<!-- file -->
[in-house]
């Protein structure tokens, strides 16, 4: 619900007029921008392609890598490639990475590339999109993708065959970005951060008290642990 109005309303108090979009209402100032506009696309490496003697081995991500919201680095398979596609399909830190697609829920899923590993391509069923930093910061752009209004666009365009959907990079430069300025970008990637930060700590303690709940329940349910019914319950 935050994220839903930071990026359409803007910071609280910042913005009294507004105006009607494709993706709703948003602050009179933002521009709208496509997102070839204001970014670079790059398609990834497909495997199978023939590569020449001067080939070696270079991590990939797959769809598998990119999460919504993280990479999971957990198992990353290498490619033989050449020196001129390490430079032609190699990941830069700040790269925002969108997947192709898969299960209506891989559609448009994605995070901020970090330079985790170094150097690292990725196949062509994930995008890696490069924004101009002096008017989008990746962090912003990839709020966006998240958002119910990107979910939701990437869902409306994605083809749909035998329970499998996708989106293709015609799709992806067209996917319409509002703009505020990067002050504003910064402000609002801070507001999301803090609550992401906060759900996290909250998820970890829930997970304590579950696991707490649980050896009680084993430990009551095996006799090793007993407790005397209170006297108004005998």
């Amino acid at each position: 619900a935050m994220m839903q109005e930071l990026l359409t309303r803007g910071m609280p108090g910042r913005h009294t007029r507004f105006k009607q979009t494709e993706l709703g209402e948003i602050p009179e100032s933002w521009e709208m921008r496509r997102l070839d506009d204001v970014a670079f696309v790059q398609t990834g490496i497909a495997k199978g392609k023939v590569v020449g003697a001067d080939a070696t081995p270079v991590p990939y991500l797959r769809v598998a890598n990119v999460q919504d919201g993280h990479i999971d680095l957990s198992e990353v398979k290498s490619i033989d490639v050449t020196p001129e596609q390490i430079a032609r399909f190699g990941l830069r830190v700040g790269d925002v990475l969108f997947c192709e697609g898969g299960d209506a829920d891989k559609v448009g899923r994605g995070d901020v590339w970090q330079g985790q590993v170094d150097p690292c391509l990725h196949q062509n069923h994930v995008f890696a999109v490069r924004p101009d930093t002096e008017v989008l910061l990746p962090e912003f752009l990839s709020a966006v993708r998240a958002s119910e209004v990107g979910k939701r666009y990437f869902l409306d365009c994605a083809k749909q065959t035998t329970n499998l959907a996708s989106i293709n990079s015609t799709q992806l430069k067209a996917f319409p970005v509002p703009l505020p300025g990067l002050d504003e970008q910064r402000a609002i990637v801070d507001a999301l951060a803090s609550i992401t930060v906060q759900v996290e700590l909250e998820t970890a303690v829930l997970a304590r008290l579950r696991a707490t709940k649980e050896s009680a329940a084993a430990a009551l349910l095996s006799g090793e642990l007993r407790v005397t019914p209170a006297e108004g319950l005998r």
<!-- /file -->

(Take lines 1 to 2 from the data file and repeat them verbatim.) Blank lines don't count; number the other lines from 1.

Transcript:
[in-house]
């Protein structure tokens, strides 16, 4: 619900007029921008392609890598490639990475590339999109993708065959970005951060008290642990 109005309303108090979009209402100032506009696309490496003697081995991500919201680095398979596609399909830190697609829920899923590993391509069923930093910061752009209004666009365009959907990079430069300025970008990637930060700590303690709940329940349910019914319950 935050994220839903930071990026359409803007910071609280910042913005009294507004105006009607494709993706709703948003602050009179933002521009709208496509997102070839204001970014670079790059398609990834497909495997199978023939590569020449001067080939070696270079991590990939797959769809598998990119999460919504993280990479999971957990198992990353290498490619033989050449020196001129390490430079032609190699990941830069700040790269925002969108997947192709898969299960209506891989559609448009994605995070901020970090330079985790170094150097690292990725196949062509994930995008890696490069924004101009002096008017989008990746962090912003990839709020966006998240958002119910990107979910939701990437869902409306994605083809749909035998329970499998996708989106293709015609799709992806067209996917319409509002703009505020990067002050504003910064402000609002801070507001999301803090609550992401906060759900996290909250998820970890829930997970304590579950696991707490649980050896009680084993430990009551095996006799090793007993407790005397209170006297108004005998």